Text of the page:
Their "expressive anthropomorphic" robot is named Kismet (pictured above) and has been designed to show a continuum of emotional responses to specific stimuli. For example, when it encounters an object that could be seen as threatening, it may first respond with interest, but will soon turn away from the aversive object, as demonstrated by this video. In situations such as social dialogue, Kismet can respond quite fluidly and naturally to proto-linguistic cues.
The implicit rationale of much of this research is Hull's drive reduction theory, which states that imbalances in homeostasis cause states of psychological arousal. These states of arousal (emotions) then compel us to restore our homeostatic balance, thereby reducing our drives. As Dr. Braetheal put it, "Kismet actually evaluates all the incoming stimuli with respect to: Is this beneficial to me or not? Is it going to satiate a drive that I need to satiate or not?" The answers to these questions evoke responses in different emotional systems.
So how close might Kismet's emotions be to "the real thing" that humans experience every day? From the videos linked above: "The emotions that have been programmed into the robot have been modeled - computationally modeled - after what we know about human emotions. So I would say it's more of a simplification and a subset of what our full-fledged human emotions really are ... By following ideas and theories from psychology, from developmental psychology, and from evolution, from all of these studies of natural systems, and putting these theories into the robot, has the advantage of making the robot's behavior familiar because it's essentially lifelike. It parallels that of natural systems."
Biologically-inspired robotic systems often display eerie, atavistic reenactments of the behavior of those natural systems on which they were modeled. Likewise, it is hard to mistake Kismet's neonatal qualities - not just the size of its eyes, but in its animate qualities as well. These similarities are not merely superficial: in important ways, Kismet is like a child. Many of the traits which Kismet displays are based on, or analogous to, those seen in human children.
Roughly speaking, Kismet is based on a six part architecture: feature extraction, attention, perception, motivation, behavior and motor systems. In feature extraction, Kismet specifically tracks eyes and distinct variations in vocal affect, just as human infants do. The attentional stage tags regions of particular interest, such as those that are changing rapidly or those objects that are brightly colored relative to their background. Both attentionally-tagged items and features are then combined in the perceptual system, which binds this information as a percept that may or may not activate a releaser, each of which has a relationship to particular emotional responses. These interact with motivation and behavior subsystems, which establish homeostasis among a number of different drives as well as the behaviors which can be used to regulate homeostasis. Finally, a motor system carries out the behaviors with the help of motor skills, facial animation, expressive vocalization, or oculo-motor movements. Much more detailed information on these various subsystems is available here.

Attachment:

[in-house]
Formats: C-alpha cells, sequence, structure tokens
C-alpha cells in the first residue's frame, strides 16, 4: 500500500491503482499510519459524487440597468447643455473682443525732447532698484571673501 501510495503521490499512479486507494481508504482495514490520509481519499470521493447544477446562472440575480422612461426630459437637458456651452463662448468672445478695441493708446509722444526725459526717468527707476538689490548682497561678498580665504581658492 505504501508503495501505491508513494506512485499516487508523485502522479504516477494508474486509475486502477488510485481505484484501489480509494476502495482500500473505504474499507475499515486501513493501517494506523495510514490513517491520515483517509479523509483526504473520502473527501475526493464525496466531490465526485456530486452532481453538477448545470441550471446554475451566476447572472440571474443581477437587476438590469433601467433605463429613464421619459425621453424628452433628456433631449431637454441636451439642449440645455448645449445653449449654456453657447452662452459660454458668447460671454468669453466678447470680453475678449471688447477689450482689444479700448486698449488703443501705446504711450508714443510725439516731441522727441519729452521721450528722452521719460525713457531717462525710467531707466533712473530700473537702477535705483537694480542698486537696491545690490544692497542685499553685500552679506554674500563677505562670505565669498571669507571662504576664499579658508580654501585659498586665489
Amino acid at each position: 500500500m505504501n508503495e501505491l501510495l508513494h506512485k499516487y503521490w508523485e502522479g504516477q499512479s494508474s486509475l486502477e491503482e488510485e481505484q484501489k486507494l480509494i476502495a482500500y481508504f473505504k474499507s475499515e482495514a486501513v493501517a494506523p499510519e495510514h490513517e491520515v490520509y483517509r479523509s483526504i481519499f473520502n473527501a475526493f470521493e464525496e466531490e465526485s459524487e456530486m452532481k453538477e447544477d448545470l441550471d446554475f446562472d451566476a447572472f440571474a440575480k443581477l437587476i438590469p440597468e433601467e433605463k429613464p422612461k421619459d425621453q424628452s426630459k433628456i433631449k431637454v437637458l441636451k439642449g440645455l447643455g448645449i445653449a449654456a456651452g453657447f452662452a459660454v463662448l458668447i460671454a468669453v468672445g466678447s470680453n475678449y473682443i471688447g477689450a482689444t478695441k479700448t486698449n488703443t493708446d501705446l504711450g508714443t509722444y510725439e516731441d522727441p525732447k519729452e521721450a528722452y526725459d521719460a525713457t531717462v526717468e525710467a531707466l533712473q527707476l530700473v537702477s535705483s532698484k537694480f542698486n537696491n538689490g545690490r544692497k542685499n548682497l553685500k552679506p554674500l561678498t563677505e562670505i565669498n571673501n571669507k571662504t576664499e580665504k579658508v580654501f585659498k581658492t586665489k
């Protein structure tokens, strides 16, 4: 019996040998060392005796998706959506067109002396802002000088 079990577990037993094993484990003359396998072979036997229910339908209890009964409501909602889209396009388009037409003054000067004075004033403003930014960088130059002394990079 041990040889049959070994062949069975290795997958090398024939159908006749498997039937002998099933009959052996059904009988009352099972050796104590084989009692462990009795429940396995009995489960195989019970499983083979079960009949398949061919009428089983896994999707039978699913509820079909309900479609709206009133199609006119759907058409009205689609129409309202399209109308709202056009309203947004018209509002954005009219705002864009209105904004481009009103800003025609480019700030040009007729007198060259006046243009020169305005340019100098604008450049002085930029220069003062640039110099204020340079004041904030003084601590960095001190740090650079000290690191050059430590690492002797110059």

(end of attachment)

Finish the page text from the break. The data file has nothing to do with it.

Emotions are not typically considered mechanistic or functional - we tend to think of them as cognitive "byproducts," an evolutionary inheritance from ancestors capable only of feeling, and not of thinking. On the contrary, emotions may actually be an integral part of cognition. Below is a list of Kismet's emotions, and the functions each is thought to subserve; does this list accord with your subjective experience of these emotions?
- Anger: to mobilize and sustain activity at high levels; low levels of anger (frustration) are useful when progress toward a goal is slow
- Disgust: to create distance between one and an aversive stimulus
- Fear: to motivate avoidance or escape responses
- Joy: to broaden experience by encouraging social behavior and reward completion of a goal
- Sorrow: to slow responses in cases of poor performance, so as to encourage reflection and behavior change
- Surprise: to signal the occurence of an unpredicted event, so as to improve future attempts at event prediction
- Interest: to motivate exploration and learning, and reinforce selective attention
- Boredom: similar to interest, except its purpose is to force an encounter with a new stimulus, which might then elicit interest
Certainly one can't ascribe intrinsic "functions" to emotions, but it is clear that emotional deficits can cause changes in behavior - for this reason they must have some behavioral consequence, which we may assume is evolutionarily advantageous. While it may not be possible to describe exactly what these behavioral consequences are, it may actually be possible to test hypotheses about possible "functions" of emotions in the creation of autonomous robots, in order answer precisely these questions that are either impossible or unethical to test in humans.